The Story of Yanxi Palace

by Zhou Yun

THE STORY OF YANXI PALACE 延禧攻略 is a historical period drama that gained astonishing popularity in the northern summer of 2018 — with over 14.5 billion online views since its release on the streaming platform iQiyi. The story is set during the reign of the Qing emperor Qianlong (1735–1796), a fictional tale of revenge about one of his concubines, Wei Yingluo 魏璎珞, posthumously known as Empress Xiaoyichun 孝仪纯, and mother of the succeeding Emperor Jiaqing.

Promotional poster for The Story of Yanxi Palace
Source: akane847, Flickr

This historical reimagining of court intrigue features seemingly authentic, fabulous costumes and elegant hair accessories; some of the craft skills that went into their making are listed as Intangible Cultural Heritage in Jiangsu province. The vivid portrayal of imperial life through fashion, makeup, and hairstyles distinguished the show from many other imperial palace dramas that spend a huge amount of money on big-name stars but do not put as much effort into visual authenticity.

The Story of Yanxi Palace had its critics. Feminists argued that the protagonist is not so much a female fighter against an unbalanced structure of gendered power as a dependent of the authority of the patriarchal system. Social liberals attacked the show for revelling in the brutality of patriarchal power politics, and for depicting the female body as capital in the struggle for power, as well as a means for manipulating power.

Despite these criticisms, the fast-paced, 70-episode serial was well received by mainstream viewers. Its genre is one that is an eternal favourite with female viewers in China — power struggles within the imperial inner court. To ascend the power ladder of Qianlong’s inner court, concubines are depicted backstabbing each other and otherwise plotting to win the emperor’s favour. Only by approaching the political throne are the women empowered with any kind of authority. Yet the heroine Wei Yingluo is not a mere passive subject of the patriarchy. Her mindset is more modern in that she consciously negotiates with, and sometimes challenges the existing power structure. Her determination to seek revenge for her sister, who is raped by the emperor’s brother and later killed by the brother’s mother, results in her fighting those in power. In her revenge, she seizes every opportunity to undermine her enemies and sometimes even denounces their evil deeds to their face, despite their high-ranking positions.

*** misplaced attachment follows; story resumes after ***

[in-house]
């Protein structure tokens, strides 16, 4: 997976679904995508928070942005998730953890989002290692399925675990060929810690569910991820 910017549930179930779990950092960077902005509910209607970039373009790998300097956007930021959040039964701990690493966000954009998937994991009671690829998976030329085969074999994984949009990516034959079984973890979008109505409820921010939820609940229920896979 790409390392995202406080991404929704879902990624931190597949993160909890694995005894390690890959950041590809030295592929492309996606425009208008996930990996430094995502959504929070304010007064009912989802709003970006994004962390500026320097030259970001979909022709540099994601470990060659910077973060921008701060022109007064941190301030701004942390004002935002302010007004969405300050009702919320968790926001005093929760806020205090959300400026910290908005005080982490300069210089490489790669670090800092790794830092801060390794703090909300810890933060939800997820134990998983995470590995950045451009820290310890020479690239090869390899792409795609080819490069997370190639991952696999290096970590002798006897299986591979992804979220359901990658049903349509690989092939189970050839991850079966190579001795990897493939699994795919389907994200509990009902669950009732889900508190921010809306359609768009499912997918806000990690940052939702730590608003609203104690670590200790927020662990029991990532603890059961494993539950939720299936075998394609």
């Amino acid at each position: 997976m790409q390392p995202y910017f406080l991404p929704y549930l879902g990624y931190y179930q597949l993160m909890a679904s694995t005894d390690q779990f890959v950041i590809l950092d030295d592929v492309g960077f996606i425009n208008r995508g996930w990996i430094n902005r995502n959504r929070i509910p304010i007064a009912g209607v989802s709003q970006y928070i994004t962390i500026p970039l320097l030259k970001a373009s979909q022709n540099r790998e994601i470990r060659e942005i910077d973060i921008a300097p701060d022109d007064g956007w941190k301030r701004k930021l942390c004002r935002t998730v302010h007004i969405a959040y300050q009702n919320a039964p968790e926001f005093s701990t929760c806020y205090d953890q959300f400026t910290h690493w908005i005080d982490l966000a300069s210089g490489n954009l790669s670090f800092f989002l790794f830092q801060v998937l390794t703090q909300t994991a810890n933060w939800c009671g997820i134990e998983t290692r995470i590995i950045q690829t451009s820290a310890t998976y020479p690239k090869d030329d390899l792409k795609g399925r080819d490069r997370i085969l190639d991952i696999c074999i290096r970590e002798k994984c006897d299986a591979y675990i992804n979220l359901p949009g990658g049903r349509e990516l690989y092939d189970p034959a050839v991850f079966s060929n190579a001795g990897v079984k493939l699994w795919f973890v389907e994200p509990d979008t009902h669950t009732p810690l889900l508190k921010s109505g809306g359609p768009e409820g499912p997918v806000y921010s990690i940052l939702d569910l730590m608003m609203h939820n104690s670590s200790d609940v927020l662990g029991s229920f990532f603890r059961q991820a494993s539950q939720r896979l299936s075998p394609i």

Wei’s story deeply resonated with its predominantly female audience. She enters the court as a maid but eventually defeats all her enemies to become a high-ranking imperial concubine. As evidenced on Weibo and other social media platforms, a large number of urban women who struggle for better work opportunities identified with her solo struggle to climb the socioeconomic ladder and negotiate a society structured around wealth-based status and male power and privilege. Wei’s diligence and ultimate success encourages the serial’s female fans to pursue their dreams.

Although the drama pits Wei against a powerful clique of evil-doers, she is not depicted as an inherently noble moral figure like the empress, who is constrained by feminine virtues of self-sacrifice and disciplined silence. Wei, by contrast, is a hot-tempered woman who stands no nonsense. In the drama, virtues and ideals die along with the empress. Wei replaces them with a powerful sense of individual entitlement.

The competition for survival in the inner court also has echoes for women in today’s competitive and insecure workplaces, which are governed by cut-throat capitalist values rather than so-called ‘traditional virtues’, and many of which are guilty of practices that objectify the female body (see for example the opening paragraph of the ‘Girl Power’ chapter in this volume). Female viewers may find inspiration in Wei’s philosophy of life. Examples much quoted in social media include her lines: ‘People are kind in nature, but they should learn to defend themselves’ 人心存良善,更应懂自保; ‘Beat the snake where it hurts. To revenge on someone, the best way is to wrest what she wants the most’ 打蛇得打七寸,想要报复一个人,最好的办法,就是夺走她最想要的东西; ‘Confront soldiers with generals and stem water with earth. One needs to take whatever measures are called for. If one lives under constant worry and fear, what a feeble life it is!’ 人生处世无非就是兵来将挡,水来土掩,若是处处担忧,心怀恐惧,那还活个什么劲啊. Wei’s continual triumphs clearly inspired the drama’s female audience, although one of the show’s key aspects — female-to-female competition — is hardly a triumph for feminism.